Wednesday, January 28, 2009

Quasi-Existentialism and Digital TV

Readers beware: You are about to enter a long, angsty, confessional post. This is your chance to quietly slip away before you've been seen.

Still here? Okay, so this thing with all T.V. airwaves going digital has brought on both an existential and a parental conflict because there is, indeed, a difference between who I am (as a person and as a parent) and who I wish I could be.

I have always wished to be a cool, hip, alternative kind of chick with great vintage style. I have wished to be a writer, a folksinger, and other hip things like that. I have wanted to drive cool cars that reflect my internal hip self.

But instead, I have always been rather loosely put together, usually in something cotton and comfortable, and I only wear comfy shoes. It turns out that I don't write fiction well, and though I was decent as a budding poet, I didn't feel as if I had the confidence or know-how to keep it going (I mean, how does one know if she's broken the line in the right place?). So really, I'm just an academic--not so creative after all. And I didn't start playing guitar until I was thirty, so I never got very good, and I really don't sing that well. So much for being a folksinger. And now, after kids, I hardly play guitar at all. So, instead, I have a very "establishment" kind of job--and I have always had these jobs.* Truth be told, I have craved the security of such jobs because I have always feared becoming a bag lady in old age.

As for the cars, in my adult life I've driven a pick-up truck (not a cool one), a Toyota Corolla wagon, and a Honda Odyssey. These are not cool cars and did not reflect any kind of hip self. But I will tell you a secret: I have loved all of these cars because all of them offered me the option to sleep in my car if need be--something that has always been very reassuring to me, perhaps because of my bag lady issues.

We do, however, have one cool car: a Westfalia Vanagon. I don't drive it often because I always forget to ask my husband if it's running or not. But when I do drive it? Dude. I feel like the me I've always wanted to be. Especially when I drive it with sandy feet. It's like freedom on wheels. And it has two beds!

So this brings me back to TV. I haven't had cable for most of the last 13 years. I get three channels, and I have been happy with them. But this whole switcheroo has got me in a bunch. See, I would like to be one of those people with no T.V. One of those people who has dinner by candlelight every night with her family without having the Newshour on in the background. One of those people who reads every night instead of watching T.V. One of those people who cooks organic, fresh meals everynight instead of heating up soup or frozen pizza (okay, that's not related to T.V., but it's part of the overall picture if you see what I mean).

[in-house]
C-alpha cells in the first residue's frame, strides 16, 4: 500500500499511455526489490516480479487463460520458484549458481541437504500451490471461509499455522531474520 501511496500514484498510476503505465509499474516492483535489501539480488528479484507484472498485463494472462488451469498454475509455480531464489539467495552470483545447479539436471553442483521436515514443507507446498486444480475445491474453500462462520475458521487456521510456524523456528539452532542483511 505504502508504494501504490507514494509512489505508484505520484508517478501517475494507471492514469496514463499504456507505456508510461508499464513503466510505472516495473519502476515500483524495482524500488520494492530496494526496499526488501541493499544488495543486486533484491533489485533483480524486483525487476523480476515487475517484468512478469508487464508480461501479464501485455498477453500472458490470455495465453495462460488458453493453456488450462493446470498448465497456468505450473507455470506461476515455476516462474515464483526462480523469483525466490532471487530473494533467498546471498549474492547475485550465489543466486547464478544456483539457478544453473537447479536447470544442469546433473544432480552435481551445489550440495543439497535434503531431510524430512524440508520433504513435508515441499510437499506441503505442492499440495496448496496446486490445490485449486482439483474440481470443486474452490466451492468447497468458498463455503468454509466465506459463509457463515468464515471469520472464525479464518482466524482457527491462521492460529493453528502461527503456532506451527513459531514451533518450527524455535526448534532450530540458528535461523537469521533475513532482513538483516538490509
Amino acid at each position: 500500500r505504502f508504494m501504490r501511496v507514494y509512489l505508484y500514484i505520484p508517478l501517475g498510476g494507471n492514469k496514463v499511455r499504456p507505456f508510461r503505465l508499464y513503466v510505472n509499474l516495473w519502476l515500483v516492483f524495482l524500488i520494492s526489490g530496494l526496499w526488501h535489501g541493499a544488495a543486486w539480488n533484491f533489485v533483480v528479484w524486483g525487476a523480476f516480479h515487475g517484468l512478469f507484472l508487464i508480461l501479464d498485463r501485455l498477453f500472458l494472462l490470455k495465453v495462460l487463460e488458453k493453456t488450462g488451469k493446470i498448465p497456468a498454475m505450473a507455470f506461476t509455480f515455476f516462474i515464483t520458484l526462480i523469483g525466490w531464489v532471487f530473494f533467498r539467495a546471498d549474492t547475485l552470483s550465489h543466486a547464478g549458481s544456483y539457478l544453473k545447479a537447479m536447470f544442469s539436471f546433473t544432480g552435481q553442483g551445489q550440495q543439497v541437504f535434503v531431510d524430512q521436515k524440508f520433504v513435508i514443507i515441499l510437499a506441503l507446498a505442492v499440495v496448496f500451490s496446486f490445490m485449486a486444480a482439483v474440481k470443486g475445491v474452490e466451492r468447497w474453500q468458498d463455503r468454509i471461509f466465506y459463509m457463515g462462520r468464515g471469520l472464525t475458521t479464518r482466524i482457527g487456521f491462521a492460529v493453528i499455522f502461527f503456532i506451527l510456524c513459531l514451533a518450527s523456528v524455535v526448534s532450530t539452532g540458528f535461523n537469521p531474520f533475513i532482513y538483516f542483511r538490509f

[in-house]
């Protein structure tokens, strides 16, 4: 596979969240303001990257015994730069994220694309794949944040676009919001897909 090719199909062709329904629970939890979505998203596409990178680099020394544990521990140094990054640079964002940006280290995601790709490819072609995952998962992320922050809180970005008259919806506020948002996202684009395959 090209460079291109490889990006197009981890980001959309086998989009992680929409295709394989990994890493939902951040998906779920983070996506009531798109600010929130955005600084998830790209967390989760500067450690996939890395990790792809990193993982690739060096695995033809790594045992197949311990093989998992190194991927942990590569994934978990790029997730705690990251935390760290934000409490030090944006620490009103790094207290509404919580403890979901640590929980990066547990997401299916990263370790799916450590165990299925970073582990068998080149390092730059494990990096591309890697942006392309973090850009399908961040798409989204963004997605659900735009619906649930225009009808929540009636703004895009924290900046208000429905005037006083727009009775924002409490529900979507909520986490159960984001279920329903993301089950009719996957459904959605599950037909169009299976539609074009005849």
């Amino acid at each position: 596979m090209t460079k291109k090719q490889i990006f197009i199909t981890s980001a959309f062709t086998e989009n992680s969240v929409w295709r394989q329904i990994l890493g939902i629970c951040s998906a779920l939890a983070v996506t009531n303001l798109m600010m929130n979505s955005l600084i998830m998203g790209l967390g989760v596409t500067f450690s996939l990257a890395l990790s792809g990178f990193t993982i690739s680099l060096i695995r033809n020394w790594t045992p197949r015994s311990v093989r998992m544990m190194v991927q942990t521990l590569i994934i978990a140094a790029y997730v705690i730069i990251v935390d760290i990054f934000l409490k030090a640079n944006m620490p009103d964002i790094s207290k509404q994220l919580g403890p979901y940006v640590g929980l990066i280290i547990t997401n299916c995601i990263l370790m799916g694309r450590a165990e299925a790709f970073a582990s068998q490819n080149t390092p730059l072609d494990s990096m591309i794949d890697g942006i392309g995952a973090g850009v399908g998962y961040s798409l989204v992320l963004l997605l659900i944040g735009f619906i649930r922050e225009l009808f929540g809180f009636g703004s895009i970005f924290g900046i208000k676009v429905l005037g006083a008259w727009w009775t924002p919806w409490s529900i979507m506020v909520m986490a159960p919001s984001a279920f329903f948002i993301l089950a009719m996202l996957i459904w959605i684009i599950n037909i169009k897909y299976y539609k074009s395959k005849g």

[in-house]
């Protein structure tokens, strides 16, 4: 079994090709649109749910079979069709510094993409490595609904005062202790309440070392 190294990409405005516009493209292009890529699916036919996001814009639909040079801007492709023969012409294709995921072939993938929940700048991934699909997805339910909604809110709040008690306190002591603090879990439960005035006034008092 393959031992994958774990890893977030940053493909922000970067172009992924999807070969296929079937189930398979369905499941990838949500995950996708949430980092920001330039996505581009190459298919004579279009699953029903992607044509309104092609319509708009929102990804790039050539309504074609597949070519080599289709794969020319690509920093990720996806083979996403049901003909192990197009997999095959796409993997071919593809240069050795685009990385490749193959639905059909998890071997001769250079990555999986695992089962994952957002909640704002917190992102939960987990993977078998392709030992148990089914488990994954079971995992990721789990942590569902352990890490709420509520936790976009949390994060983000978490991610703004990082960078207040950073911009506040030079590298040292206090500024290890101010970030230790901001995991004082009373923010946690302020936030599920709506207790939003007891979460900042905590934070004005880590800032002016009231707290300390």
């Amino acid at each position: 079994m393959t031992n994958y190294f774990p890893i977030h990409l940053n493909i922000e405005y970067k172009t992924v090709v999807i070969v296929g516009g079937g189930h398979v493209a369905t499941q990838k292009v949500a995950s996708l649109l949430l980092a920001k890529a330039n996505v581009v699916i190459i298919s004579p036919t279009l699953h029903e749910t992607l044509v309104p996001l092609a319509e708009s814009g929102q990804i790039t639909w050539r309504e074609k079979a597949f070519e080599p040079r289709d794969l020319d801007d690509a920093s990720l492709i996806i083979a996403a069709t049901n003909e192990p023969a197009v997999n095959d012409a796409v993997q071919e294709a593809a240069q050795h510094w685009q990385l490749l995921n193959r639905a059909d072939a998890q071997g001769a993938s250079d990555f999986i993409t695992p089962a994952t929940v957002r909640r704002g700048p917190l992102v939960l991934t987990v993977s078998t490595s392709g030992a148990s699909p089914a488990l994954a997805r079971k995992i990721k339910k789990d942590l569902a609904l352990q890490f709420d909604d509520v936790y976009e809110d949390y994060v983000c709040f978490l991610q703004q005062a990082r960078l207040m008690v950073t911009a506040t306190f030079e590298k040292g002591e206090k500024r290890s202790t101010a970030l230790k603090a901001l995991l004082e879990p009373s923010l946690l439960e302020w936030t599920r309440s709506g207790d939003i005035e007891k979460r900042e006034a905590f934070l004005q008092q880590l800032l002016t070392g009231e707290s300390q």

But the reality is that I like the Newshour. And I don't like to spend hours in the kitchen except when I have hours to spare. And in the evenings? I'm usually watching T.V. as a way of proscrastinating on my grading and prepping. Without T.V., I think I might just feel the need to work every night. And I would miss TV's friendly noises. Because I was single for so long, I got used to the T.V. being my roommate. Maybe that's not cool, and it's certainly not hip, but that's the way it was. And now, I like sitting with my husband, while we're both grading quizzes or prepping, watching American Idol or House or 30 Rock or Frontline.

On the other hand, when we're on vacation, and I don't have grading and prepping, I'm fine without T.V. I like to read or watch a movie, and I can get by without the news. But my life, my hectic, establishment life, means that in the evenings, I want to be passive. I don't want to be stuck with just me and 60 freshman comp papers. I want to be able to work a bit and then just turn on and tune out.

But as a parent, I would like to be the kind of mom who parents without T.V. I mean, that has to be the better path, right? But I haven't been that kind of mom. Not completely. I mean, I don't plop them down in front of it very often, but if they're in the mood to watch one of their DVDs, I'm okay with that. Frankly, I don't know how No-TV moms ever get anything done. Even though I'm sure their kids will be much cooler than mine.

So. Here I am. Stuck with this dilemma, thinking that we're probably going to get one of the smaller satellite packages because then, at least, we can record stuff and have some control over viewing times. But it's giving me pause because it feels as if this is one of those moments when I could choose the road less taken and that it would make all of the difference, that it would be the road of the cool, the hip, the better mom.** But I'm not sure I'm up to it.